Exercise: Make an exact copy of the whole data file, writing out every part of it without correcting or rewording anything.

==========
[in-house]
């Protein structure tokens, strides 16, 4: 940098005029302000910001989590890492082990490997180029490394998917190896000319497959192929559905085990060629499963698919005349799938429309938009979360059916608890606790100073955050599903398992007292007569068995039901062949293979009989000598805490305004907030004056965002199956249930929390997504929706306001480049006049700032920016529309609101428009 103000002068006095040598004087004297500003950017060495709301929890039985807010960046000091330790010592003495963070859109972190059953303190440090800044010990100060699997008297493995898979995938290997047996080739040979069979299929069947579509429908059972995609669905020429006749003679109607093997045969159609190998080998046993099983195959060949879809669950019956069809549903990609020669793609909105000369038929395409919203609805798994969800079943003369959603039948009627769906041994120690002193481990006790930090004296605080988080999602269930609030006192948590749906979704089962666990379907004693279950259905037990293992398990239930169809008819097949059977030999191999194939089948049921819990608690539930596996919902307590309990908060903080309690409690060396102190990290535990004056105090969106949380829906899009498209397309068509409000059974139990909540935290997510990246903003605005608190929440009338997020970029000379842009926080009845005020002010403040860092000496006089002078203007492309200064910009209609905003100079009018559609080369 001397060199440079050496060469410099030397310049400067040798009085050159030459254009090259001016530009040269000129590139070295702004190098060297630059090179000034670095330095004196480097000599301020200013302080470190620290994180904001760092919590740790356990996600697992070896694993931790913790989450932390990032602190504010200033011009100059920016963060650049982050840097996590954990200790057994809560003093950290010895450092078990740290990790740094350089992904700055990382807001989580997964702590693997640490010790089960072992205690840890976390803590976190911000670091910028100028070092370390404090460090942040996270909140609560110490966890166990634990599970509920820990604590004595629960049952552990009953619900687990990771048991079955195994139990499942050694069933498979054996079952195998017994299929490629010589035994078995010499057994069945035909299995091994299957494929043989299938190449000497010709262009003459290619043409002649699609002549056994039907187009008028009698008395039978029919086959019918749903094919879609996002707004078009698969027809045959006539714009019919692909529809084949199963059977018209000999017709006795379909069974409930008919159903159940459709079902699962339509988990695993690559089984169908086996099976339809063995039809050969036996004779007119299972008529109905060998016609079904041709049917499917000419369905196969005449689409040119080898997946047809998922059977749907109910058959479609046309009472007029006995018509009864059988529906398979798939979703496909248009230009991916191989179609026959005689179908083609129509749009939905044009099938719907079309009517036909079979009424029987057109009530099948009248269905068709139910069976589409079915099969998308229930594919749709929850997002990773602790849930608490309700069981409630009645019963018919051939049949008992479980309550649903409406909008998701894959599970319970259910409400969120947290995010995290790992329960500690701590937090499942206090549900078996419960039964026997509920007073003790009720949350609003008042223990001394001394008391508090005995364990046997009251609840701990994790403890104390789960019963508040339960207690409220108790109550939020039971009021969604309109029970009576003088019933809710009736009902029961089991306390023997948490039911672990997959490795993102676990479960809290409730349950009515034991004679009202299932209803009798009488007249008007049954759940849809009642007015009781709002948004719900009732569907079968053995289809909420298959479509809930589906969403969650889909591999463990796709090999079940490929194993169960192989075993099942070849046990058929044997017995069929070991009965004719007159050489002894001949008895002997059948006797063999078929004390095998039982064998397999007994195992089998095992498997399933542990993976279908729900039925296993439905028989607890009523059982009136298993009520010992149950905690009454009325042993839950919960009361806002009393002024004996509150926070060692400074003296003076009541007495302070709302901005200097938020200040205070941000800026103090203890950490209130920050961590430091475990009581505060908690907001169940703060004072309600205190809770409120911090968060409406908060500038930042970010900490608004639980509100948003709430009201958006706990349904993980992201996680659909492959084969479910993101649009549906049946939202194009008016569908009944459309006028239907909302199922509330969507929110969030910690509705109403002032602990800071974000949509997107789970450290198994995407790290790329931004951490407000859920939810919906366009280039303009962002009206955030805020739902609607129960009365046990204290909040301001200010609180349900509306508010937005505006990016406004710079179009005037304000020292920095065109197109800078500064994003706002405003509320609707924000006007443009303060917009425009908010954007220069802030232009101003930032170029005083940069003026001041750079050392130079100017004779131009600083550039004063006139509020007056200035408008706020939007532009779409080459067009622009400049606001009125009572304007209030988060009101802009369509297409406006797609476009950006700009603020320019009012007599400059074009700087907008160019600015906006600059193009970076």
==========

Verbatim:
[in-house]
């Protein structure tokens, strides 16, 4: 940098005029302000910001989590890492082990490997180029490394998917190896000319497959192929559905085990060629499963698919005349799938429309938009979360059916608890606790100073955050599903398992007292007569068995039901062949293979009989000598805490305004907030004056965002199956249930929390997504929706306001480049006049700032920016529309609101428009 103000002068006095040598004087004297500003950017060495709301929890039985807010960046000091330790010592003495963070859109972190059953303190440090800044010990100060699997008297493995898979995938290997047996080739040979069979299929069947579509429908059972995609669905020429006749003679109607093997045969159609190998080998046993099983195959060949879809669950019956069809549903990609020669793609909105000369038929395409919203609805798994969800079943003369959603039948009627769906041994120690002193481990006790930090004296605080988080999602269930609030006192948590749906979704089962666990379907004693279950259905037990293992398990239930169809008819097949059977030999191999194939089948049921819990608690539930596996919902307590309990908060903080309690409690060396102190990290535990004056105090969106949380829906899009498209397309068509409000059974139990909540935290997510990246903003605005608190929440009338997020970029000379842009926080009845005020002010403040860092000496006089002078203007492309200064910009209609905003100079009018559609080369 001397060199440079050496060469410099030397310049400067040798009085050159030459254009090259001016530009040269000129590139070295702004190098060297630059090179000034670095330095004196480097000599301020200013302080470190620290994180904001760092919590740790356990996600697992070896694993931790913790989450932390990032602190504010200033011009100059920016963060650049982050840097996590954990200790057994809560003093950290010895450092078990740290990790740094350089992904700055990382807001989580997964702590693997640490010790089960072992205690840890976390803590976190911000670091910028100028070092370390404090460090942040996270909140609560110490966890166990634990599970509920820990604590004595629960049952552990009953619900687990990771048991079955195994139990499942050694069933498979054996079952195998017994299929490629010589035994078995010499057994069945035909299995091994299957494929043989299938190449000497010709262009003459290619043409002649699609002549056994039907187009008028009698008395039978029919086959019918749903094919879609996002707004078009698969027809045959006539714009019919692909529809084949199963059977018209000999017709006795379909069974409930008919159903159940459709079902699962339509988990695993690559089984169908086996099976339809063995039809050969036996004779007119299972008529109905060998016609079904041709049917499917000419369905196969005449689409040119080898997946047809998922059977749907109910058959479609046309009472007029006995018509009864059988529906398979798939979703496909248009230009991916191989179609026959005689179908083609129509749009939905044009099938719907079309009517036909079979009424029987057109009530099948009248269905068709139910069976589409079915099969998308229930594919749709929850997002990773602790849930608490309700069981409630009645019963018919051939049949008992479980309550649903409406909008998701894959599970319970259910409400969120947290995010995290790992329960500690701590937090499942206090549900078996419960039964026997509920007073003790009720949350609003008042223990001394001394008391508090005995364990046997009251609840701990994790403890104390789960019963508040339960207690409220108790109550939020039971009021969604309109029970009576003088019933809710009736009902029961089991306390023997948490039911672990997959490795993102676990479960809290409730349950009515034991004679009202299932209803009798009488007249008007049954759940849809009642007015009781709002948004719900009732569907079968053995289809909420298959479509809930589906969403969650889909591999463990796709090999079940490929194993169960192989075993099942070849046990058929044997017995069929070991009965004719007159050489002894001949008895002997059948006797063999078929004390095998039982064998397999007994195992089998095992498997399933542990993976279908729900039925296993439905028989607890009523059982009136298993009520010992149950905690009454009325042993839950919960009361806002009393002024004996509150926070060692400074003296003076009541007495302070709302901005200097938020200040205070941000800026103090203890950490209130920050961590430091475990009581505060908690907001169940703060004072309600205190809770409120911090968060409406908060500038930042970010900490608004639980509100948003709430009201958006706990349904993980992201996680659909492959084969479910993101649009549906049946939202194009008016569908009944459309006028239907909302199922509330969507929110969030910690509705109403002032602990800071974000949509997107789970450290198994995407790290790329931004951490407000859920939810919906366009280039303009962002009206955030805020739902609607129960009365046990204290909040301001200010609180349900509306508010937005505006990016406004710079179009005037304000020292920095065109197109800078500064994003706002405003509320609707924000006007443009303060917009425009908010954007220069802030232009101003930032170029005083940069003026001041750079050392130079100017004779131009600083550039004063006139509020007056200035408008706020939007532009779409080459067009622009400049606001009125009572304007209030988060009101802009369509297409406006797609476009950006700009603020320019009012007599400059074009700087907008160019600015906006600059193009970076």